Rachael’s Thoughts on Parshat Bo

This week, in parashat Bo, we read of the conclusion of the plagues, as Israel prepares to leave Egypt. The people are told to ask their neighbours for some of their wealth before leaving, and, in fact, the riches of Egypt are shared with the Israelites. On a practical level, this puts closure to any future claim of monies owed to us for forced labour, and Israel can truly disconnect from Egypt. But the question remains as to why an ancient Egyptian would want to share their wealth with a departing slave.
 
Immediately after instructing Israel to do this, the text says that God placed “the beauty of the nation into the eyes of Egypt.” This one phrase opens our understanding of how a people can enslave another people. The process of oppression includes steps of dehumanization. If I view another person as an equal human being, with a name, an identity, and human dignity, it becomes more difficult to hurt them or see them suffer. History has shown that to enslave, the oppressor must first believe their victim is less than human. We heard hints of this early in our text when the midwives told Pharaoh he was correct, the Israelite women are like animals.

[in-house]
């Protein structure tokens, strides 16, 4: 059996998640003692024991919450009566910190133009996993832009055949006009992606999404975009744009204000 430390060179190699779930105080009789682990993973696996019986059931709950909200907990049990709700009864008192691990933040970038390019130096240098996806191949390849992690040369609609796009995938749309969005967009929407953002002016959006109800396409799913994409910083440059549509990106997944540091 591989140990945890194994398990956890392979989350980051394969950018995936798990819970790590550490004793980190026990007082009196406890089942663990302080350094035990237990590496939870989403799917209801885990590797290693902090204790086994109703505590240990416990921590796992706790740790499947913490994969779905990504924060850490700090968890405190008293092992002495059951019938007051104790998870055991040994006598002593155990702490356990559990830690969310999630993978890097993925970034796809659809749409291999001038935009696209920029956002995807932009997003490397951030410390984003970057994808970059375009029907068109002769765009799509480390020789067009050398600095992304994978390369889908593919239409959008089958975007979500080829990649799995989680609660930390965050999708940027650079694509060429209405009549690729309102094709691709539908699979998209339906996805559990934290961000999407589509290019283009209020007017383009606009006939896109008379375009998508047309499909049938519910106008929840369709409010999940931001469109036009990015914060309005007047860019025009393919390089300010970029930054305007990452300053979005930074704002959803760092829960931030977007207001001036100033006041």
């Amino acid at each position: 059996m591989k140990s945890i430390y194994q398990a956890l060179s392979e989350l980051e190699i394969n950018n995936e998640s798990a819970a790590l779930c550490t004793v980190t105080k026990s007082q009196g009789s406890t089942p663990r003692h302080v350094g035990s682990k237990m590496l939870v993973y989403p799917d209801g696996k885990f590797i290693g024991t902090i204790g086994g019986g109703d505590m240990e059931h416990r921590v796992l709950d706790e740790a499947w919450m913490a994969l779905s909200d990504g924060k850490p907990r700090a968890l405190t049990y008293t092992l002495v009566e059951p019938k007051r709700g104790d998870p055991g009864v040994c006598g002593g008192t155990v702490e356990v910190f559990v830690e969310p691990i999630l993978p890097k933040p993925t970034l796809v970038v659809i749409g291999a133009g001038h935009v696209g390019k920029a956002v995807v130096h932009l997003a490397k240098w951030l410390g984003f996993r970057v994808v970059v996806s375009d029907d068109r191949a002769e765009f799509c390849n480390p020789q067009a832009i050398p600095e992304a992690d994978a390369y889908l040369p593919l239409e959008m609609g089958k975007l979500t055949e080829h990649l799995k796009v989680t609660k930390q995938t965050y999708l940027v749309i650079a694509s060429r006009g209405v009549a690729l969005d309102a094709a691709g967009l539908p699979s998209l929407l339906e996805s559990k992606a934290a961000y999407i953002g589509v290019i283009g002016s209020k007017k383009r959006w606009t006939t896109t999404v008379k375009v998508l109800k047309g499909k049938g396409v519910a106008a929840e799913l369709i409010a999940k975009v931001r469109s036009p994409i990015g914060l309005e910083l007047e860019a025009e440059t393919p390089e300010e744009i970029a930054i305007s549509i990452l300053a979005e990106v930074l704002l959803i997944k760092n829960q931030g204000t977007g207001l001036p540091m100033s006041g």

It is not the beauty of the Israelites that God placed in the eyes of the Egyptians, it is the beauty of their humanity ­– Egypt was able to view the Israelites as people. The desire to resolve suffering and promote healing is a universal element of compassion that we all share.
           
In today’s world, we fall into the same trap when we group people together and reference them as ‘homeless,’ or even ‘immigrants,’ without thinking of them as people with names and specific identities. It’s convenient and practical, but the risk of where it can lead is too great. Every person deserves eye contact and an exchange of communication between equals.
           
There are many lessons we take with us from our Egypt experience. Some of them are grand theological messages while others are subtle, timeless human insights.
           
I’d like to wish everyone a sweet and peaceful Shabbat ­– our Jewish time to regroup, rest and reinvigorate.
 
Shabbat shalom,
Rachael

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